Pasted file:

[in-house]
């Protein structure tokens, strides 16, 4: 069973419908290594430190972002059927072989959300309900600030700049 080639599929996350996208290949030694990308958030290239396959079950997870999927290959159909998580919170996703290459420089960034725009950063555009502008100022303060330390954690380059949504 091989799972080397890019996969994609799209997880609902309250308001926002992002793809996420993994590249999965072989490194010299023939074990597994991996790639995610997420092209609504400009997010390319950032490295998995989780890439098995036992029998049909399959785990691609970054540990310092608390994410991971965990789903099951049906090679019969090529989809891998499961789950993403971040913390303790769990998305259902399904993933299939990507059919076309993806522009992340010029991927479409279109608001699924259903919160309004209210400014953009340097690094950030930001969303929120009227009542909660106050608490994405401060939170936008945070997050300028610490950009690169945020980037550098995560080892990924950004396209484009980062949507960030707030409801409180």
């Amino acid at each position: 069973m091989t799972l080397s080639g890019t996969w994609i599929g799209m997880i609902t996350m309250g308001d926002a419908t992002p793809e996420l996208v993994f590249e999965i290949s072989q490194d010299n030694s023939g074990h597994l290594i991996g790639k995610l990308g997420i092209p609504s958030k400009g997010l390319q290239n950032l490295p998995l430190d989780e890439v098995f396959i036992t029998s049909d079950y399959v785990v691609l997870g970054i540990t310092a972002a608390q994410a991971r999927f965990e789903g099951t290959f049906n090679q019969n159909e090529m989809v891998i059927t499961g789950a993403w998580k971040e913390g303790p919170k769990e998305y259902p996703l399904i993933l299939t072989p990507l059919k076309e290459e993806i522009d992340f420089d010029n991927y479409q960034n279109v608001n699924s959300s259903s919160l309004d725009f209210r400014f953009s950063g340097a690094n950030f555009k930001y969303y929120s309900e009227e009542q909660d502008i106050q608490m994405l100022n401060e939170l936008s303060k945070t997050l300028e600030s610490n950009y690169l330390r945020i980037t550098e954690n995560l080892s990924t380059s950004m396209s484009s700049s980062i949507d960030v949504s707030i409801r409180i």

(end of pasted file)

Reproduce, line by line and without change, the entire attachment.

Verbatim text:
[in-house]
């Protein structure tokens, strides 16, 4: 069973419908290594430190972002059927072989959300309900600030700049 080639599929996350996208290949030694990308958030290239396959079950997870999927290959159909998580919170996703290459420089960034725009950063555009502008100022303060330390954690380059949504 091989799972080397890019996969994609799209997880609902309250308001926002992002793809996420993994590249999965072989490194010299023939074990597994991996790639995610997420092209609504400009997010390319950032490295998995989780890439098995036992029998049909399959785990691609970054540990310092608390994410991971965990789903099951049906090679019969090529989809891998499961789950993403971040913390303790769990998305259902399904993933299939990507059919076309993806522009992340010029991927479409279109608001699924259903919160309004209210400014953009340097690094950030930001969303929120009227009542909660106050608490994405401060939170936008945070997050300028610490950009690169945020980037550098995560080892990924950004396209484009980062949507960030707030409801409180």
């Amino acid at each position: 069973m091989t799972l080397s080639g890019t996969w994609i599929g799209m997880i609902t996350m309250g308001d926002a419908t992002p793809e996420l996208v993994f590249e999965i290949s072989q490194d010299n030694s023939g074990h597994l290594i991996g790639k995610l990308g997420i092209p609504s958030k400009g997010l390319q290239n950032l490295p998995l430190d989780e890439v098995f396959i036992t029998s049909d079950y399959v785990v691609l997870g970054i540990t310092a972002a608390q994410a991971r999927f965990e789903g099951t290959f049906n090679q019969n159909e090529m989809v891998i059927t499961g789950a993403w998580k971040e913390g303790p919170k769990e998305y259902p996703l399904i993933l299939t072989p990507l059919k076309e290459e993806i522009d992340f420089d010029n991927y479409q960034n279109v608001n699924s959300s259903s919160l309004d725009f209210r400014f953009s950063g340097a690094n950030f555009k930001y969303y929120s309900e009227e009542q909660d502008i106050q608490m994405l100022n401060e939170l936008s303060k945070t997050l300028e600030s610490n950009y690169l330390r945020i980037t550098e954690n995560l080892s990924t380059s950004m396209s484009s700049s980062i949507d960030v949504s707030i409801r409180i």